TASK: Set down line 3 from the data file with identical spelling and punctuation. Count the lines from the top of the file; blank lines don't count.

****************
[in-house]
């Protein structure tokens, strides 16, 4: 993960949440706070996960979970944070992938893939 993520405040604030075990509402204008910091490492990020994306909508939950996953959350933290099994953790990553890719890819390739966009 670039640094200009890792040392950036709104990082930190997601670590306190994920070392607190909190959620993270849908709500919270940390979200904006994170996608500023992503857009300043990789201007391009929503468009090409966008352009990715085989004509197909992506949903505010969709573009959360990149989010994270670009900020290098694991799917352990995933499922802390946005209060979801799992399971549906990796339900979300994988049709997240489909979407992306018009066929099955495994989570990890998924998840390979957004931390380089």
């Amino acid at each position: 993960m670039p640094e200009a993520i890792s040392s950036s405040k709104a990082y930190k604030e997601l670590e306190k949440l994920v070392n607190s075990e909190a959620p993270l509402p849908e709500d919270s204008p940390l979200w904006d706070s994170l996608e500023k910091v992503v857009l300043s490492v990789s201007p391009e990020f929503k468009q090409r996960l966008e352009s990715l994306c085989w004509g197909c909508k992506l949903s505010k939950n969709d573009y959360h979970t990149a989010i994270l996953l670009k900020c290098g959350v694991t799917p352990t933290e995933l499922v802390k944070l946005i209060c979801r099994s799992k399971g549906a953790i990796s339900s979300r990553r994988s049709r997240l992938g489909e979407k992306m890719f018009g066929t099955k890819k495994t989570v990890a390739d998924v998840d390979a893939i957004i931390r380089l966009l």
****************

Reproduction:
């Amino acid at each position: 993960m670039p640094e200009a993520i890792s040392s950036s405040k709104a990082y930190k604030e997601l670590e306190k949440l994920v070392n607190s075990e909190a959620p993270l509402p849908e709500d919270s204008p940390l979200w904006d706070s994170l996608e500023k910091v992503v857009l300043s490492v990789s201007p391009e990020f929503k468009q090409r996960l966008e352009s990715l994306c085989w004509g197909c909508k992506l949903s505010k939950n969709d573009y959360h979970t990149a989010i994270l996953l670009k900020c290098g959350v694991t799917p352990t933290e995933l499922v802390k944070l946005i209060c979801r099994s799992k399971g549906a953790i990796s339900s979300r990553r994988s049709r997240l992938g489909e979407k992306m890719f018009g066929t099955k890819k495994t989570v990890a390739d998924v998840d390979a893939i957004i931390r380089l966009l």